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Hispanic women: Leaders of future U.S. economy

by Katherine Fernandez - Copy Editor
Thu, Apr 11th 2019 04:00 pm
UNFAIR PAY Hispanic women are the lowest paid group in America as illustrated by the graph to the right. But Hispanic women are making strides to change that as many of them are now entering higher paid careers like Congresswoman Alexandria Ocasio Cortez, former NASA astronaut Ellen Ochoa and Supreme Court justice Sonia Sotomayor.
UNFAIR PAY Hispanic women are the lowest paid group in America as illustrated by the graph to the right. But Hispanic women are making strides to change that as many of them are now entering higher paid careers like Congresswoman Alexandria Ocasio Cortez, former NASA astronaut Ellen Ochoa and Supreme Court justice Sonia Sotomayor.

The fight for gender equality has been an uphill battle from the start. Whether it was the right to vote or the right to an education, women have struggled to be recognized and respected in the way their male counterparts have always been. 

April 2 is Equal Pay Day, which marks the number of days into the year that a woman must work to catch up to what men made the previous year. 

However, this doesn’t account for racial disparity. For women who identify as Hispanic or Latino, Equal Pay Day isn’t until November 20 as they only make 63 cents for every dollar that white men make. Despite this inequality, Hispanic women are projected to make major contributions to the American economy in the future. 

In contemporary films, Hispanic women are often depicted as women of low income, who work service and hospitality jobs in cleaning or laundry services and work in the beauty inustry. 

What you might not know is that Latinas occupy more positions in healthcare and social assistance than non-Latina women, according to a study by the U.S. Small Business Administration Office of Advocacy. Undeterred by decades of discrimination and language barriers, Latinas are the only demographic that continually make great strides to exceed their previously recorded income and education.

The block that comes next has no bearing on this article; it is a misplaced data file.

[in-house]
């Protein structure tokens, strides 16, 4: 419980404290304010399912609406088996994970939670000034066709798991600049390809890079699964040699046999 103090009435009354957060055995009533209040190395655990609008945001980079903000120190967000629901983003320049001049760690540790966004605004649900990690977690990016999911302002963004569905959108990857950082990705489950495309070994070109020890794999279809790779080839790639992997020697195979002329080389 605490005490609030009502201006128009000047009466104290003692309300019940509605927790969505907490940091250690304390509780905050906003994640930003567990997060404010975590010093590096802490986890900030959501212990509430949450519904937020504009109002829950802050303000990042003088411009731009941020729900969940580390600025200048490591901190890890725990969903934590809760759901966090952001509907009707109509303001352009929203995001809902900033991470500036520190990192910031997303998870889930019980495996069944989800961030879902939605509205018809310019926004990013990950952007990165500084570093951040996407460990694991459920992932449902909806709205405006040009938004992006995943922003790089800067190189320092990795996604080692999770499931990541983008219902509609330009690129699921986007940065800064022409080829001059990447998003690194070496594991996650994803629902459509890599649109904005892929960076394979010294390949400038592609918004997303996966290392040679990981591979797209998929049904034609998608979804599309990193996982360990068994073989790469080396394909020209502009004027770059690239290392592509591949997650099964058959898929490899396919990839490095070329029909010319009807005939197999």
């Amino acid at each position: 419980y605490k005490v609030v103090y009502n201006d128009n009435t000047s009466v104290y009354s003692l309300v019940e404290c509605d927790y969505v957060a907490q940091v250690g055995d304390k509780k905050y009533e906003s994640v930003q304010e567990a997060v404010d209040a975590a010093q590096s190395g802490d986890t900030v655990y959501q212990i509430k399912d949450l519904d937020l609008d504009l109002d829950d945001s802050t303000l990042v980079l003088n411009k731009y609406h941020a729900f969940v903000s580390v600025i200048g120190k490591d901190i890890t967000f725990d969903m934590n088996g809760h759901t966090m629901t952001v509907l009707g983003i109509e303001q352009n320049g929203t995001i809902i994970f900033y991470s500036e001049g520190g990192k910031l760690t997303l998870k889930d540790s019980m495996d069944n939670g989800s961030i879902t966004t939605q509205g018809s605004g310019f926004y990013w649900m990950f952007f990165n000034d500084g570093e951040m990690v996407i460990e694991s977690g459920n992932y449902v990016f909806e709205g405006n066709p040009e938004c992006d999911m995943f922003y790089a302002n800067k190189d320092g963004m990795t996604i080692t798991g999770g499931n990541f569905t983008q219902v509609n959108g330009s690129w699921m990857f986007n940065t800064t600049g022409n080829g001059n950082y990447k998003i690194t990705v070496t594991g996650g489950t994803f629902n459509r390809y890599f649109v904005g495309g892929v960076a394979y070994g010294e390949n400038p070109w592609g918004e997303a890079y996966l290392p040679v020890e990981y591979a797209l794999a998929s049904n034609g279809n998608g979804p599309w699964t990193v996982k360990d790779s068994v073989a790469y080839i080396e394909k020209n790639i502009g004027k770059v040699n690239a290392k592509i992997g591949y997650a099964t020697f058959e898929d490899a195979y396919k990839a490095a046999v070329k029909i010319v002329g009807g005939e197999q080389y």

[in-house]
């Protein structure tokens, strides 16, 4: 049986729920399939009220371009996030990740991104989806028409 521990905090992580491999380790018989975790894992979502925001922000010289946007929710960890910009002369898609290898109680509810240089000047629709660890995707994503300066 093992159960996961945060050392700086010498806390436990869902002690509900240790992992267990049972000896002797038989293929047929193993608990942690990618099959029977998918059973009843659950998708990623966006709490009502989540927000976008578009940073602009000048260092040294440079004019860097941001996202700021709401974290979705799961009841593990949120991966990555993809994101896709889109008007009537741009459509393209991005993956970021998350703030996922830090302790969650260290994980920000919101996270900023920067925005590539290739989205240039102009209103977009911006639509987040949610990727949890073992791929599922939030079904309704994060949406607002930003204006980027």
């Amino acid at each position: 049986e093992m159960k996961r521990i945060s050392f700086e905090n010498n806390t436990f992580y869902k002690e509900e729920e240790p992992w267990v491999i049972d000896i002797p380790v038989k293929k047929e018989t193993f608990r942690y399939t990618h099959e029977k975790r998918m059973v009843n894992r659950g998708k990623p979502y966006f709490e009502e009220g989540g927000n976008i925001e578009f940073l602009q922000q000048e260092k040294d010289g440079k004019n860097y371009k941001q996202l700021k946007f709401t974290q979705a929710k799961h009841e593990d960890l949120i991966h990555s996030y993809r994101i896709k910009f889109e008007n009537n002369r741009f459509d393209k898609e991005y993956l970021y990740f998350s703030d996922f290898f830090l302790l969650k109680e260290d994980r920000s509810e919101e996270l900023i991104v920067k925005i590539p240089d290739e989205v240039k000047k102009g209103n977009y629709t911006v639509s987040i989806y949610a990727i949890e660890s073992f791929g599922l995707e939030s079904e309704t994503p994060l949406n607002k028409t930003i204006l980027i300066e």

Hispanics are the fastest growing population of minorities in America, comprising 18.1 percent of the population and is estimated to grow to 30 percent  by 2060, as stated in a report by the U.S. Census Bureau. 

That same report documented that the number of Hispanic women pursuing four-year degrees immediately after high school has now exceeded that of the general population. In addition to that, Latinas are having fewer children and choosing to have them later in life, thus effectively giving them time to establish themselves professionally. 

Although statistically Latinas are more likely to become single mothers when compared to non-Latina women, this is also an opportunity for economic growth. As head of their household, single Hispanic mothers are in charge of finances and are more likely to spend on costly luxury goods, contributing to the recent spike in earnings reported by high-end cosmetic and fashion brands.

Although the Selig Center’s data reports that Hispanics accounted for approximately $1.5 trillion in American spending in 2018, they are still pigeonholed into caricatures of themselves in mainstream media, being commonly depicted as laborers or teen moms, among other prevalent stereotypes.

Contributions from the Latina community could increase dramatically if the pay gap closed. The McKinsey Global Institute conducted research and presented findings consistent with economic growth directly as a result of equality in the workforce. 

“If women participate in the labor force at the same rate as men, work the same number of hours as men and are employed at the same levels as men: By 2025, the U.S. economy would grow by 19 percent,” the report stated. The McKinsey Global Institute also asserted that “closing the gender gap in the workforce could add $28 trillion to the global GDP.” 

With all of this data to prove that Latina women are set to break economic barriers in the coming years, the U.S. Senate has taken note and planned accordingly.

In December of 2018, the Senate passed the Women’s Entrepreneurship and Economic Empowerment (WEEE) Act. The bill not only recognized the importance of investing in women’s entrepreneurship, it also addresses the lack of access that women may have to financial planning, as well as addressing the estimated $300 billion deficit between businesses owned by women and businesses owned by men. 

Companies like 100 Hispanic Women bring young Latinas to the forefront of the business world, providing them with valuable networking opportunities and granting them undergraduate and graduate scholarships to help them achieve their goals. 

Cultivating the minds of Latina youth is the key to American economic prosperity, but unless the fundamental issues concerning the wage gap are addressed and changed, the U.S. economy will remain stunted.